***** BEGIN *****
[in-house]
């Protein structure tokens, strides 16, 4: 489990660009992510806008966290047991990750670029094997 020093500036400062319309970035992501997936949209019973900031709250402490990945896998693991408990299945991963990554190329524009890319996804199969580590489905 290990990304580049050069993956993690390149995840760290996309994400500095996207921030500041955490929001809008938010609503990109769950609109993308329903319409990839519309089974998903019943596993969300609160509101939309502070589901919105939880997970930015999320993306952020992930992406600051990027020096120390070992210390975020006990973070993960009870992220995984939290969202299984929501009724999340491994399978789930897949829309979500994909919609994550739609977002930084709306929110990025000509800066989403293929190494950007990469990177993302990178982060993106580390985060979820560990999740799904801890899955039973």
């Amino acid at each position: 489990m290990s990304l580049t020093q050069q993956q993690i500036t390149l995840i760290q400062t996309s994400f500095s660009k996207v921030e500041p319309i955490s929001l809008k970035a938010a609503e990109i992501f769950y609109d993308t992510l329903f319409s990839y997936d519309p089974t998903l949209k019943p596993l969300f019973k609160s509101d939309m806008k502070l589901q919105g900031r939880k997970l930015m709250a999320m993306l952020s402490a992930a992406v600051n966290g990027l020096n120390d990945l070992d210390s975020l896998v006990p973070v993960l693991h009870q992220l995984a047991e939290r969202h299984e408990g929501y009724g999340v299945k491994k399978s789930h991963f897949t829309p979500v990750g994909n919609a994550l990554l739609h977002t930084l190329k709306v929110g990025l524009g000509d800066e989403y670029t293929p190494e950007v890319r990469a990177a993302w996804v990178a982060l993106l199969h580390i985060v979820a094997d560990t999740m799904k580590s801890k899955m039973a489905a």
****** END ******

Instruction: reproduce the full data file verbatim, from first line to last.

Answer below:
[in-house]
């Protein structure tokens, strides 16, 4: 489990660009992510806008966290047991990750670029094997 020093500036400062319309970035992501997936949209019973900031709250402490990945896998693991408990299945991963990554190329524009890319996804199969580590489905 290990990304580049050069993956993690390149995840760290996309994400500095996207921030500041955490929001809008938010609503990109769950609109993308329903319409990839519309089974998903019943596993969300609160509101939309502070589901919105939880997970930015999320993306952020992930992406600051990027020096120390070992210390975020006990973070993960009870992220995984939290969202299984929501009724999340491994399978789930897949829309979500994909919609994550739609977002930084709306929110990025000509800066989403293929190494950007990469990177993302990178982060993106580390985060979820560990999740799904801890899955039973």
């Amino acid at each position: 489990m290990s990304l580049t020093q050069q993956q993690i500036t390149l995840i760290q400062t996309s994400f500095s660009k996207v921030e500041p319309i955490s929001l809008k970035a938010a609503e990109i992501f769950y609109d993308t992510l329903f319409s990839y997936d519309p089974t998903l949209k019943p596993l969300f019973k609160s509101d939309m806008k502070l589901q919105g900031r939880k997970l930015m709250a999320m993306l952020s402490a992930a992406v600051n966290g990027l020096n120390d990945l070992d210390s975020l896998v006990p973070v993960l693991h009870q992220l995984a047991e939290r969202h299984e408990g929501y009724g999340v299945k491994k399978s789930h991963f897949t829309p979500v990750g994909n919609a994550l990554l739609h977002t930084l190329k709306v929110g990025l524009g000509d800066e989403y670029t293929p190494e950007v890319r990469a990177a993302w996804v990178a982060l993106l199969h580390i985060v979820a094997d560990t999740m799904k580590s801890k899955m039973a489905a």